Page:Cartoon portraits and biographical sketches of men of the day.djvu/86

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The Right Hon. Benjamin Disraeli.

In the centre of one chamber, fed by a perpetual fountain, was a large alabaster basin, the edges of which were strewn with flowers just culled. The chamber was entirely of porcelain; a golden flower on a ground of delicate green.

'I will send your people to you,' said Fakredeen, 'but in the mean time there are attendants here, who are, perhaps, more used to the duty;' and so saying, he clapped his hands, and several servants appeared bearing baskets of curious linen, whiter than the snow of Lebanon, and a variety of robes.'

And this passage is equalled by hundreds of others profusely strewn through all his works.

You feel, all the while you are reading his books, that the author is laughing at you. There is an air of insincerity about them all; there is not a passage in one of the romances that ever moved the passions of a boarding-school miss. They are very unreal, and very clever; but with all the splendour and wealth of his Eastern imagination, Mr. Disraeli has a fine sense of genuine English humour. What is finer in this way than the talk of the two servants, Mr. Freeman and Mr. Trueman, that Tancred takes with him to Palestine? They are so inimitably true as portraits of the English upper servant.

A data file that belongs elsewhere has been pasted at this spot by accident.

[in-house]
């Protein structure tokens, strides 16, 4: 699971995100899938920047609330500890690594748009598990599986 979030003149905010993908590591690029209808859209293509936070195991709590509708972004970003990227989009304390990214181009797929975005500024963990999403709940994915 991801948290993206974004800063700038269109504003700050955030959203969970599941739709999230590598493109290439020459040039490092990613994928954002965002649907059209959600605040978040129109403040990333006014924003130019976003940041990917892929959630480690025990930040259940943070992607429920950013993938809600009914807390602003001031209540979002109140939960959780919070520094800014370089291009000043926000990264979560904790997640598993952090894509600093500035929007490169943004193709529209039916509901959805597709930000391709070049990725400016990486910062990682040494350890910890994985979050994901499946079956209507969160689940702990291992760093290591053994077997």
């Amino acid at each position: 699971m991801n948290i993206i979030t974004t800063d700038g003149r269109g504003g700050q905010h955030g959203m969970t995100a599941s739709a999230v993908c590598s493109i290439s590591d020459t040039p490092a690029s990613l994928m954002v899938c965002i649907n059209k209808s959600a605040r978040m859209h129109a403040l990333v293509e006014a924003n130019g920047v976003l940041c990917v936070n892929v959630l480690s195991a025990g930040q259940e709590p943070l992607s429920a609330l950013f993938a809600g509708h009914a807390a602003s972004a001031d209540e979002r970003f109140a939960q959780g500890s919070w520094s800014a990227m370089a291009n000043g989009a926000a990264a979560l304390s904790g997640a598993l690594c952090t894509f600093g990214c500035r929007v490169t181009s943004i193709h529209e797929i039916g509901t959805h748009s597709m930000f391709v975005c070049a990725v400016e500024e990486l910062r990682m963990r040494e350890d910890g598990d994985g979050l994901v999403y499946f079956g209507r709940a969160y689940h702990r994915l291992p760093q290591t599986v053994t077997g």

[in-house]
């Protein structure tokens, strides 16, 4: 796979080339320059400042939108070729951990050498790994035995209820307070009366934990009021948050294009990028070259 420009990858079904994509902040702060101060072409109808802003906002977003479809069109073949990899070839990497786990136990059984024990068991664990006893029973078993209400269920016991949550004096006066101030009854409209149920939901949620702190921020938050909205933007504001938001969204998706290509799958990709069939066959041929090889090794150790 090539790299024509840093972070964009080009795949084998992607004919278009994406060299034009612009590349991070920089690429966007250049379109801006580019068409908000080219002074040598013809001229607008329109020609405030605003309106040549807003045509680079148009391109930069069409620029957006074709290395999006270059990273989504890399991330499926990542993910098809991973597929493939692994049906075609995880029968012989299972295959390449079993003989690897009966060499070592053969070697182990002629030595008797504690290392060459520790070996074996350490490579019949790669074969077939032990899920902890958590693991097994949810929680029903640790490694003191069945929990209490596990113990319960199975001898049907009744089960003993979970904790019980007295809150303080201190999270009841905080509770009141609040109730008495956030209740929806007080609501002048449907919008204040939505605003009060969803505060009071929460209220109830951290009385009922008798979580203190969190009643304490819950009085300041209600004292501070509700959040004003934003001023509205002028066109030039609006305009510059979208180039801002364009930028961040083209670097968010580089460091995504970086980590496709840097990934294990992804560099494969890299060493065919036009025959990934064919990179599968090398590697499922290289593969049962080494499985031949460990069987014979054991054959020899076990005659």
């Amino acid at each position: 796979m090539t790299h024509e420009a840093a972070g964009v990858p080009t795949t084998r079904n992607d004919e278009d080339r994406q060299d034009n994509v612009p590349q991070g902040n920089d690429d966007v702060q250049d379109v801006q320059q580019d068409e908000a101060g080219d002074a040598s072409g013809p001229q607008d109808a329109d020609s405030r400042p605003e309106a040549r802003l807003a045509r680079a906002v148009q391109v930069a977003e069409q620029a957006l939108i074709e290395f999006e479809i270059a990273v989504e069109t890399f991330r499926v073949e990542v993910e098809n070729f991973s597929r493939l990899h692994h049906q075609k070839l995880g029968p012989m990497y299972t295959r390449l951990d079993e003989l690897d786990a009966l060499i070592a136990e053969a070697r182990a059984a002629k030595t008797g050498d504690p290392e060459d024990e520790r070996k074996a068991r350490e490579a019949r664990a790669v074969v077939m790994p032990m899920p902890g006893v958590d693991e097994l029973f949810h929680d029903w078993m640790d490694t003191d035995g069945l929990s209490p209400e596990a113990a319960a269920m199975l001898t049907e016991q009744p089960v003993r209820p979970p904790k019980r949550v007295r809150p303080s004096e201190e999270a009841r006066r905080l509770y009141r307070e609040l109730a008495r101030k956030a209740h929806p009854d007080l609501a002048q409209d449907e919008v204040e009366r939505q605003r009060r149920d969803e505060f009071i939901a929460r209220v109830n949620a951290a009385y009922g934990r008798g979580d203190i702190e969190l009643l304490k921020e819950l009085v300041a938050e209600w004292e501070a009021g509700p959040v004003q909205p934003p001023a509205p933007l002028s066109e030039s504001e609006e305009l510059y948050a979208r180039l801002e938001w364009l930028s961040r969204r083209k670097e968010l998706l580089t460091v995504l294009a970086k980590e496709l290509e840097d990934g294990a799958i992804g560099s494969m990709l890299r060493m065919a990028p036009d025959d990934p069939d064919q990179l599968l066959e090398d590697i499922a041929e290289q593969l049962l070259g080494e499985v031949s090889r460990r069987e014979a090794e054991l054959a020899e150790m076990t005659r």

When Tancred's life is in danger in an Arab encampment where he is wounded and a prisoner, they come in a great state to explain that they don't know how his boots are to be blacked, for in the night these savages have drunk up all the blacking. On another occasion they go to stay at a 'superb Saracenic castle.'

It strikes Freeman and Trueman thus:

'This is the first gentleman's seat I've seen since we left England,' said Freeman.

'There must have been a fine coming of age here,' rejoined Trueman.

'As for that,' replied Freeman, 'comings of age depend in a manner upon meat and drink. They ain't in noways to be carried out with coffee and pipes. Without oxen roasted whole, and broached hogsheads, they ain't in a manner legal.'

The servants' Paradise is meat and drink in England or in Palestine, and Tancred's gentlemen were sorely tried with the coffee and pipes.

They are at a great feast at the castle, when the following conversation occurs:

'And the most curious thing,' said Freeman to Trueman, as they established themselves under a pine-tree, with an ample portion of roast meat, and armed with their travelling knives and forks—'and the most curious thing is, that they say these people are Christians! "Who ever heard of Christians wearing turbans?'